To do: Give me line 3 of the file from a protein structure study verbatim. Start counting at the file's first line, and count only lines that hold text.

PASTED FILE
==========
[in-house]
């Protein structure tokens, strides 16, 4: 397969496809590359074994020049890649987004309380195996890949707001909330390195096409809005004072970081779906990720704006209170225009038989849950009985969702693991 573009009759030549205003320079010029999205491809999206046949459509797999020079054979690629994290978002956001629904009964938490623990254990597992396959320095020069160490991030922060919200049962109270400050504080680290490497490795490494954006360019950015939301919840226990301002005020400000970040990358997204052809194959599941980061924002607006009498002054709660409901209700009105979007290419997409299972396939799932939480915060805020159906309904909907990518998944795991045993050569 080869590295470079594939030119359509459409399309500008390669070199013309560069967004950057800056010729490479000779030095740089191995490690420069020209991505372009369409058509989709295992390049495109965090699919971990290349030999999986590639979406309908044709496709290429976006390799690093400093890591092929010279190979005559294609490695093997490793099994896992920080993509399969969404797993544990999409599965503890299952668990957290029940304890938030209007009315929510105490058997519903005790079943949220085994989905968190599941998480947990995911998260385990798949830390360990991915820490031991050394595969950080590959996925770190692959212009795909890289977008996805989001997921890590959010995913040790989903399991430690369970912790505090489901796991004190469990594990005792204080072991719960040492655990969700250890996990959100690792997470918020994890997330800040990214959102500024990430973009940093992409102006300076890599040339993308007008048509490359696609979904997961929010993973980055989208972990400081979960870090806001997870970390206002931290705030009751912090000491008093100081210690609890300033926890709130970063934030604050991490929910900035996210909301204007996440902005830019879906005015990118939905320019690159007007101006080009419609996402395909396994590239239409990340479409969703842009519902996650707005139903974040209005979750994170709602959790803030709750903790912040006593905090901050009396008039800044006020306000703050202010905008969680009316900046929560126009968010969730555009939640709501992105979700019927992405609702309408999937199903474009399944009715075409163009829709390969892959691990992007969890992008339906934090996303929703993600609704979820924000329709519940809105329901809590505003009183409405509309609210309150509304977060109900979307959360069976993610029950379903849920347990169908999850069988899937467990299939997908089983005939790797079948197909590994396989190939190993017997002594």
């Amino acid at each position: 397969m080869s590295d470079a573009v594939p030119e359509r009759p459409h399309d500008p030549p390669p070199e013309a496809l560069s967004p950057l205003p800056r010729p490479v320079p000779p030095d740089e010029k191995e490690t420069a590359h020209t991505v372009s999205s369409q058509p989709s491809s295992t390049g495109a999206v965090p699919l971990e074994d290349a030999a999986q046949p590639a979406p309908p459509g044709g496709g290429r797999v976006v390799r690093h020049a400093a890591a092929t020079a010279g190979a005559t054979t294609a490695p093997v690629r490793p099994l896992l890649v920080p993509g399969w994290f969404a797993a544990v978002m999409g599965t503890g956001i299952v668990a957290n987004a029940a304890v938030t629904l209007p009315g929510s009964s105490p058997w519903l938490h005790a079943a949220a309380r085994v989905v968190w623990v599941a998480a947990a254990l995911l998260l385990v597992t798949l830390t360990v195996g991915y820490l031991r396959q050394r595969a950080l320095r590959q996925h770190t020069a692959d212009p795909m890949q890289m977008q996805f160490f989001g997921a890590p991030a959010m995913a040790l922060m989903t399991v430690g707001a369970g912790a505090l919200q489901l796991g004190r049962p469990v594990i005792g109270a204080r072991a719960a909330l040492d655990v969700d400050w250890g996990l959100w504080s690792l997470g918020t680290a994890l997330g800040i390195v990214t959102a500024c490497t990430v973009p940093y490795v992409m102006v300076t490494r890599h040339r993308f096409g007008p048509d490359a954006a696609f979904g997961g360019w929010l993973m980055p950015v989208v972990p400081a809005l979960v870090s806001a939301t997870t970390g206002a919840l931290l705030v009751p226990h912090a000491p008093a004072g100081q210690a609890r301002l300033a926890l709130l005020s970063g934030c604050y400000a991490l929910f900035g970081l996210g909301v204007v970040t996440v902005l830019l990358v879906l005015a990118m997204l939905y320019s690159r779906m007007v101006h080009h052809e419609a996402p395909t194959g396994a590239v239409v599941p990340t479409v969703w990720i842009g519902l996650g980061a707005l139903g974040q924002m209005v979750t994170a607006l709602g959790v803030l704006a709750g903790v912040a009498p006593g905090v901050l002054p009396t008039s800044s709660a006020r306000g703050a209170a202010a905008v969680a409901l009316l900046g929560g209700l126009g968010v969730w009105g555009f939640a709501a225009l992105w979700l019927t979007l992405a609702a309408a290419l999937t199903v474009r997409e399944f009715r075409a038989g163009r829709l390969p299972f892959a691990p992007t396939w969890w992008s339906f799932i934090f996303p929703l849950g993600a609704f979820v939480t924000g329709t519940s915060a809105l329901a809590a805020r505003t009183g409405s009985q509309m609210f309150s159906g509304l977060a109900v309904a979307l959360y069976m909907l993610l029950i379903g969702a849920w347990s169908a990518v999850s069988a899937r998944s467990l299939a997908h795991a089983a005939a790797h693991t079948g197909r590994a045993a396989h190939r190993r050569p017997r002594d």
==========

């Amino acid at each position: 397969m080869s590295d470079a573009v594939p030119e359509r009759p459409h399309d500008p030549p390669p070199e013309a496809l560069s967004p950057l205003p800056r010729p490479v320079p000779p030095d740089e010029k191995e490690t420069a590359h020209t991505v372009s999205s369409q058509p989709s491809s295992t390049g495109a999206v965090p699919l971990e074994d290349a030999a999986q046949p590639a979406p309908p459509g044709g496709g290429r797999v976006v390799r690093h020049a400093a890591a092929t020079a010279g190979a005559t054979t294609a490695p093997v690629r490793p099994l896992l890649v920080p993509g399969w994290f969404a797993a544990v978002m999409g599965t503890g956001i299952v668990a957290n987004a029940a304890v938030t629904l209007p009315g929510s009964s105490p058997w519903l938490h005790a079943a949220a309380r085994v989905v968190w623990v599941a998480a947990a254990l995911l998260l385990v597992t798949l830390t360990v195996g991915y820490l031991r396959q050394r595969a950080l320095r590959q996925h770190t020069a692959d212009p795909m890949q890289m977008q996805f160490f989001g997921a890590p991030a959010m995913a040790l922060m989903t399991v430690g707001a369970g912790a505090l919200q489901l796991g004190r049962p469990v594990i005792g109270a204080r072991a719960a909330l040492d655990v969700d400050w250890g996990l959100w504080s690792l997470g918020t680290a994890l997330g800040i390195v990214t959102a500024c490497t990430v973009p940093y490795v992409m102006v300076t490494r890599h040339r993308f096409g007008p048509d490359a954006a696609f979904g997961g360019w929010l993973m980055p950015v989208v972990p400081a809005l979960v870090s806001a939301t997870t970390g206002a919840l931290l705030v009751p226990h912090a000491p008093a004072g100081q210690a609890r301002l300033a926890l709130l005020s970063g934030c604050y400000a991490l929910f900035g970081l996210g909301v204007v970040t996440v902005l830019l990358v879906l005015a990118m997204l939905y320019s690159r779906m007007v101006h080009h052809e419609a996402p395909t194959g396994a590239v239409v599941p990340t479409v969703w990720i842009g519902l996650g980061a707005l139903g974040q924002m209005v979750t994170a607006l709602g959790v803030l704006a709750g903790v912040a009498p006593g905090v901050l002054p009396t008039s800044s709660a006020r306000g703050a209170a202010a905008v969680a409901l009316l900046g929560g209700l126009g968010v969730w009105g555009f939640a709501a225009l992105w979700l019927t979007l992405a609702a309408a290419l999937t199903v474009r997409e399944f009715r075409a038989g163009r829709l390969p299972f892959a691990p992007t396939w969890w992008s339906f799932i934090f996303p929703l849950g993600a609704f979820v939480t924000g329709t519940s915060a809105l329901a809590a805020r505003t009183g409405s009985q509309m609210f309150s159906g509304l977060a109900v309904a979307l959360y069976m909907l993610l029950i379903g969702a849920w347990s169908a990518v999850s069988a899937r998944s467990l299939a997908h795991a089983a005939a790797h693991t079948g197909r590994a045993a396989h190939r190993r050569p017997r002594d």